(95% confidence interval, 0.5 to 4.1).
Conclusions and Clinical Relevance—Results suggest
that horses that return to racing after an extended
period of reduced exercise are at high risk of catastrophic
musculoskeletal injury. Results regarding the
use of toe grabs as a possible risk factor for catastrophic
injury were inconclusive because the probability
of declaring (in error) that use of toe grabs was
associated with an increased risk of musculoskeletal
injury (eg, odds ratio > 1.0) was 38%. (Am J Vet Res 2005;66:1314–1320)
Objective—To determine whether passive transfer of
IgG in neonatal kittens affects plasma opsonic capacity
and neutrophil phagocytic and oxidative burst
responses to bacteria in vitro.
Animals—22 kittens from 6 specific pathogen-free
Procedure—Kittens were randomized at birth into the
following treatment groups: colostrum-fed,
colostrum-deprived, or colostrum-deprived supplemented
with feline or equine IgG. Blood samples
were collected at intervals from birth to 56 days of
age. Plasma IgG concentrations were determined by
radial immunodiffusion assay. Neutrophil function
was assessed by a flow cytometry assay providing
simultaneous measurement of bacteria-induced
phagocytosis and oxidative burst. The opsonic capacity
of kitten plasma was determined in an
opsonophagocytosis assay with bacteria incubated in
untreated or heat-inactivated plasma.
Results—Among treatment groups, there were no
significant differences in neutrophil phagocytic and
oxidative burst responses to bacteria or opsonic
capacity of plasma. In all samples of plasma, inactivation
of complement and other heat-labile opsonins
significantly reduced the opsonic capacity. Plasma
IgG concentrations in kittens did not correlate with
neutrophil function or plasma opsonic capacity before
or after inactivation of complement.
Conclusions and Clinical Relevance—The plasma
opsonic capacity and neutrophil phagocytic and oxidative
burst responses in vitro of kittens receiving passive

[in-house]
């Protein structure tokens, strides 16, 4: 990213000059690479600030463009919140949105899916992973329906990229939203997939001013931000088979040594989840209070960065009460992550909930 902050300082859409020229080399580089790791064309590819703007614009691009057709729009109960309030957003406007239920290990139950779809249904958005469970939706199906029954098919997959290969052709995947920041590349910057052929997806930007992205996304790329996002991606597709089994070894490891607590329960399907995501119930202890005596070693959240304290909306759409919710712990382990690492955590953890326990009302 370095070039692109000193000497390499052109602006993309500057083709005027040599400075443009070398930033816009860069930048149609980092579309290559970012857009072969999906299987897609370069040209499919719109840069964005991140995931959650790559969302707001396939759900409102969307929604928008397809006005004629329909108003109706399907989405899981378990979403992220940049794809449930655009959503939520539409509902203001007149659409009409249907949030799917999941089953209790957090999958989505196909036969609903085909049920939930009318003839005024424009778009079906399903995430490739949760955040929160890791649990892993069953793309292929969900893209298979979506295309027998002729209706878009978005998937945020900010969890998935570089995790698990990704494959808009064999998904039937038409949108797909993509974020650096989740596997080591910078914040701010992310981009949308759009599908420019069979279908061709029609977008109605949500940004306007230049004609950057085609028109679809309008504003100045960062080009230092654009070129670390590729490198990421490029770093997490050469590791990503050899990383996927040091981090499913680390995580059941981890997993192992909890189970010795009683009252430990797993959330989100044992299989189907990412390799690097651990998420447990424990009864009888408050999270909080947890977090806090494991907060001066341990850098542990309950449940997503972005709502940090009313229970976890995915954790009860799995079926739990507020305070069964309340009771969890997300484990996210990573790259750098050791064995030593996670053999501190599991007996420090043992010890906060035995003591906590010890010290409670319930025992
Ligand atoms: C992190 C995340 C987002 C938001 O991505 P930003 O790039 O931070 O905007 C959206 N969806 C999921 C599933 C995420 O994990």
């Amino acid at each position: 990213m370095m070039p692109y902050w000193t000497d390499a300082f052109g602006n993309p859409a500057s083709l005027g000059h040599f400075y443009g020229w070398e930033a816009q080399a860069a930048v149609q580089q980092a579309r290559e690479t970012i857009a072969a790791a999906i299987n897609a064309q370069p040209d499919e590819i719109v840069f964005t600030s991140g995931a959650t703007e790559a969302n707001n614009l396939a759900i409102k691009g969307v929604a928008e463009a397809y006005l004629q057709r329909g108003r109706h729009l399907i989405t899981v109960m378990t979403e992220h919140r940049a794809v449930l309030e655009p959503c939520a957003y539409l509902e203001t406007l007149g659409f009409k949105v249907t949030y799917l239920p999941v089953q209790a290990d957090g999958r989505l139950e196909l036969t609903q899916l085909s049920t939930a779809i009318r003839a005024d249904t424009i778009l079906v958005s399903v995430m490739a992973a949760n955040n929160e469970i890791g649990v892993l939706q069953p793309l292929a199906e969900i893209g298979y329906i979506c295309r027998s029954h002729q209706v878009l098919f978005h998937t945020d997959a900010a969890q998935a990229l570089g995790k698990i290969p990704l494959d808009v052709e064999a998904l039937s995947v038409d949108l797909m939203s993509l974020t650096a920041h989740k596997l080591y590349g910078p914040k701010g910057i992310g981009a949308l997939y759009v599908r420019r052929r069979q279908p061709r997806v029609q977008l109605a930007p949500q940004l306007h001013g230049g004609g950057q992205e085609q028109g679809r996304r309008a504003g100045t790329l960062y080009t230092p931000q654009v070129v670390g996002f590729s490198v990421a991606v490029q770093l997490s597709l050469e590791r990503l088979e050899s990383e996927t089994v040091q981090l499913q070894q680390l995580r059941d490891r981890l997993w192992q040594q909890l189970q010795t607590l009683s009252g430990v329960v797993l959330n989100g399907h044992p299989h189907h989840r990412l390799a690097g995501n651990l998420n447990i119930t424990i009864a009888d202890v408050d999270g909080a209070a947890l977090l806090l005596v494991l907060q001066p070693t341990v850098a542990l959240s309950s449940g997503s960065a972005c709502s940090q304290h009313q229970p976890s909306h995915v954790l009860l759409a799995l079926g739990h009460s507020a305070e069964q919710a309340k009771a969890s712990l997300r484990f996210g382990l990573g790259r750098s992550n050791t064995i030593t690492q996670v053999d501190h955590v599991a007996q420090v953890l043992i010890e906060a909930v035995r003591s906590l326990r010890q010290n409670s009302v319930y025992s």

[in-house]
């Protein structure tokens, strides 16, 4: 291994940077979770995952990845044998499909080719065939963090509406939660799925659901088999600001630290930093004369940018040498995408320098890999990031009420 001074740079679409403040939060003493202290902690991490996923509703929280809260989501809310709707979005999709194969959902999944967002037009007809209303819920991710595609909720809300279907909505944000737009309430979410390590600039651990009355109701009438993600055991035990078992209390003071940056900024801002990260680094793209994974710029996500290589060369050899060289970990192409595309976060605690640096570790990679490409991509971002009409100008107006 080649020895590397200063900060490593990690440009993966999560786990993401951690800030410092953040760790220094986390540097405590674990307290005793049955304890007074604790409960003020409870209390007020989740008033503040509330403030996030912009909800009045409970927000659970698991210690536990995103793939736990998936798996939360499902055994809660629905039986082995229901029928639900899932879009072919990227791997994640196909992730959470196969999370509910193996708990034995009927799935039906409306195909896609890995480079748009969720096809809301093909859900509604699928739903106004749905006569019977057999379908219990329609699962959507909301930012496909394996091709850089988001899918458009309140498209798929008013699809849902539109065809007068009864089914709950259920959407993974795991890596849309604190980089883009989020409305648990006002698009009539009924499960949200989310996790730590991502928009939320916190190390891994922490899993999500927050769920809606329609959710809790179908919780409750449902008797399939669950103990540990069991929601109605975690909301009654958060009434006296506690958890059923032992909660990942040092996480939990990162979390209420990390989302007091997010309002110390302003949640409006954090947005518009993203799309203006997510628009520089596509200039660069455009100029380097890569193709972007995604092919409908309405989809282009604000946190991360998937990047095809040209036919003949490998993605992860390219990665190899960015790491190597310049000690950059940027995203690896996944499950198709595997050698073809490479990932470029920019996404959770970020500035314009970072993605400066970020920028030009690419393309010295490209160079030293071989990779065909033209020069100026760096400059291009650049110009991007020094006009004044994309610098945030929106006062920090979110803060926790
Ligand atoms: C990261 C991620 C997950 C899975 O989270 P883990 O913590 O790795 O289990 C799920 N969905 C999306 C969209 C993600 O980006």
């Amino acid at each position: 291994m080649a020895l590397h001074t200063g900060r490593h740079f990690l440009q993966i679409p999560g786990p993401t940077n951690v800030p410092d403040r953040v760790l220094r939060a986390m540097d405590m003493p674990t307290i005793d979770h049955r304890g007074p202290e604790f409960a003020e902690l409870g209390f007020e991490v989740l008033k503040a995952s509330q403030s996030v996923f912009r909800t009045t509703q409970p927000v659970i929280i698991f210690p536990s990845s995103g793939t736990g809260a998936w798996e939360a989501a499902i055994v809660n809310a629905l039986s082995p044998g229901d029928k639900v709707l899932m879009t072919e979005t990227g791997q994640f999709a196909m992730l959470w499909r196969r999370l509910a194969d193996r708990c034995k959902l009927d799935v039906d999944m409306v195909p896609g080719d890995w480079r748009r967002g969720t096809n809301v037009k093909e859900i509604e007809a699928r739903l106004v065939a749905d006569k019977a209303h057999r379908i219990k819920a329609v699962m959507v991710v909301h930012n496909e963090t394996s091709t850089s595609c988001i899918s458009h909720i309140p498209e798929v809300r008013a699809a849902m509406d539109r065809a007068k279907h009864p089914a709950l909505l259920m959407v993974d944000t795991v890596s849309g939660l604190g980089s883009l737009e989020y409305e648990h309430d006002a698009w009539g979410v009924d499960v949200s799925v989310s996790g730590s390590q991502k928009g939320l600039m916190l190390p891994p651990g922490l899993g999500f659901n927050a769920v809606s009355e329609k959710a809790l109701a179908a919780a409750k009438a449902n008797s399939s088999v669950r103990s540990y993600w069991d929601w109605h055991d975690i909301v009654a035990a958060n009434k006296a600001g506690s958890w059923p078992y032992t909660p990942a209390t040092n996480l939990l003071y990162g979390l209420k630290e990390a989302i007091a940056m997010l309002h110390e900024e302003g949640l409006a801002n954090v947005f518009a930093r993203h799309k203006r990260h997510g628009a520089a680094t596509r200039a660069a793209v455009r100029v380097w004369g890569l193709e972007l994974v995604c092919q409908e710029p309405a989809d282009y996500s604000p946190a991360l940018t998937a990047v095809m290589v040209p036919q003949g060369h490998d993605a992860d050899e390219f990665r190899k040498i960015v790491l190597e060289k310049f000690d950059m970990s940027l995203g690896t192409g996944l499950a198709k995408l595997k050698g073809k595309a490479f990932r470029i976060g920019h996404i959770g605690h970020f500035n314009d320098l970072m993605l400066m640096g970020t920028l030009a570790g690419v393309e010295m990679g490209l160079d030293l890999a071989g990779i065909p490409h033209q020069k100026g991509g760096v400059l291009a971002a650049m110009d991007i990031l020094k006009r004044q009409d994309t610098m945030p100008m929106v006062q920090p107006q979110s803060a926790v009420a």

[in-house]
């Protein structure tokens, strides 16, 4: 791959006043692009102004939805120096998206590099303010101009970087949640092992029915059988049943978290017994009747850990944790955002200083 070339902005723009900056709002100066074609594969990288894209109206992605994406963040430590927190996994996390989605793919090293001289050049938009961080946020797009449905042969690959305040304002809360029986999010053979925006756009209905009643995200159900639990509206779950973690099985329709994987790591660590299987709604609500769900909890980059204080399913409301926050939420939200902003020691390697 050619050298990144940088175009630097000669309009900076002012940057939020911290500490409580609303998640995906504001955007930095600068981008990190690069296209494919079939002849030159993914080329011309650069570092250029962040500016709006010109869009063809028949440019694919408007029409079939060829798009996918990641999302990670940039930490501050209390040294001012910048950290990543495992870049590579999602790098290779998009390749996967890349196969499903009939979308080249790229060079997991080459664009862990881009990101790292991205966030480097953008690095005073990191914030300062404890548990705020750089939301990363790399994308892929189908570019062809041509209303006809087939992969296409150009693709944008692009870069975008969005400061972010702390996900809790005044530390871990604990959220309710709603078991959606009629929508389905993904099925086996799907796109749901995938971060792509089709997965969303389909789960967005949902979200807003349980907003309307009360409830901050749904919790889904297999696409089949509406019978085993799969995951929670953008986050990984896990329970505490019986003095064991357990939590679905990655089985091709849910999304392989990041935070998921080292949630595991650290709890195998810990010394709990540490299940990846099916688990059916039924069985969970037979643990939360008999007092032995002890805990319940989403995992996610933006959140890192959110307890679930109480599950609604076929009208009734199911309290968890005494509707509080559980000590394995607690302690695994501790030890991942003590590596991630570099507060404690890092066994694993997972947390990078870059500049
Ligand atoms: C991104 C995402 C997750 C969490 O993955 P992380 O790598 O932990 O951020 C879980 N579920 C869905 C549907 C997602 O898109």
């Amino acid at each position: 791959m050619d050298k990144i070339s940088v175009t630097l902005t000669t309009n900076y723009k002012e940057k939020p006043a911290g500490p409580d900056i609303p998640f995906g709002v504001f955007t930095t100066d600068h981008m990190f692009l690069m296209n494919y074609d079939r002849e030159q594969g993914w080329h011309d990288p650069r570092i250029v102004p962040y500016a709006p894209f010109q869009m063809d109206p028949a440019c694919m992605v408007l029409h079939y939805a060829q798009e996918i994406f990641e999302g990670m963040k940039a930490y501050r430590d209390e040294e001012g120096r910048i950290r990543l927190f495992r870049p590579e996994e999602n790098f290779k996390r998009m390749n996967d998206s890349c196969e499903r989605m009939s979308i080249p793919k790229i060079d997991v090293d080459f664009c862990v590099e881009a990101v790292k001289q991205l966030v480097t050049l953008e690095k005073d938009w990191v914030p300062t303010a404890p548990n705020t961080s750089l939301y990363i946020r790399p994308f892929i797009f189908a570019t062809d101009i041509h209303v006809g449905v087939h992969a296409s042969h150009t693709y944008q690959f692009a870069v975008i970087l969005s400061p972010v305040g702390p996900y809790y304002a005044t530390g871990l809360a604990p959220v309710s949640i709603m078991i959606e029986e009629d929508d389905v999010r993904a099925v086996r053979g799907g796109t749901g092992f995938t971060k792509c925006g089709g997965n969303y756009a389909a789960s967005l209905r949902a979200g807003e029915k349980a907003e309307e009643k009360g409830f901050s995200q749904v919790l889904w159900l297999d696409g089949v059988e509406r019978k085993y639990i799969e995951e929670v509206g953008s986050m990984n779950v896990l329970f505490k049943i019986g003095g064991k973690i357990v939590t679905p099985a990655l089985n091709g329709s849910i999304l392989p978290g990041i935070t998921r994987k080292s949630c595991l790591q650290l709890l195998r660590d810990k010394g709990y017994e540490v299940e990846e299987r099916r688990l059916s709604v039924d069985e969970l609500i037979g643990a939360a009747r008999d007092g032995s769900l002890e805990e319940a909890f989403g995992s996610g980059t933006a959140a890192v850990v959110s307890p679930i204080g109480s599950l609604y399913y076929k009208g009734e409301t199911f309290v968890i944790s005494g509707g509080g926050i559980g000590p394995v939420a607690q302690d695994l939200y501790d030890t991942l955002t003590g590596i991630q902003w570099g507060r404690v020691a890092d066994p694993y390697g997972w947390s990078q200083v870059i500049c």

transfer of IgG via colostrum intake or IgG supplementation
and those deprived of colostrum were similar.
The alternate complement pathway or other heat-labile
opsonins may be more important than IgG in bacterial
opsonization and phagocytosis. ( Am J Vet Res
OBJECTIVE To compare pursestring, Witzel (seromuscular inversion), and seromuscular incision jejunostomy tube placement techniques in vitro.
SAMPLE Jejunal specimens from 10 dogs.
PROCEDURES Jejunal segments (50 cm) were harvested immediately prior to euthanasia from 10 mixed-breed dogs Specimens were harvested with the orad and aborad ends clamped and stored in saline (0.9% NaCl) solution–soaked towels during instrumentation. Three jejunostomy tubes were placed via 3 techniques (pursestring, Witzel, and seromuscular incision), and 2 double lumen central venous catheters were placed at each intestinal end for luminal filling and leak testing. Intestinal luminal area was measured ultrasonographically with specimens suspended in a warm undyed saline solution bath with the intestinal lumen filled with dyed saline solution (intraluminal pressure, 6 mm Hg). Leak testing was performed by means of infusion of dyed saline solution (4 mL/min) until each jejunostomy site failed. Intestinal luminal area and leakage pressure were compared between the 3 tube placement techniques.
RESULTS The Witzel and seromuscular incision techniques decreased the intestinal luminal area measured at the tube insertion site, albeit nonsignificantly. For the seromuscular incision technique, a significant decrease in intestinal luminal area at the intraluminal site of measurement was found. For 2/30 specimens (1/10 pursestring and 1/10 seromuscular incision), failure occurred at pressures within the range of previously reported peak peristaltic pressure for dogs. Failure occurred at supraphysiologic peristaltic pressures for the remaining 28 specimens, including all 10 specimens for the Witzel technique.
CONCLUSIONS AND CLINICAL RELEVANCE In this in vitro study, all specimens for the Witzel technique withstood physiologic peristaltic pressures during leak testing. Both tunneling techniques (Witzel and seromuscular incision) created a decrease in intestinal luminal area. Further investigation, including in vivo testing, is indicated to evaluate the clinical relevance of these findings.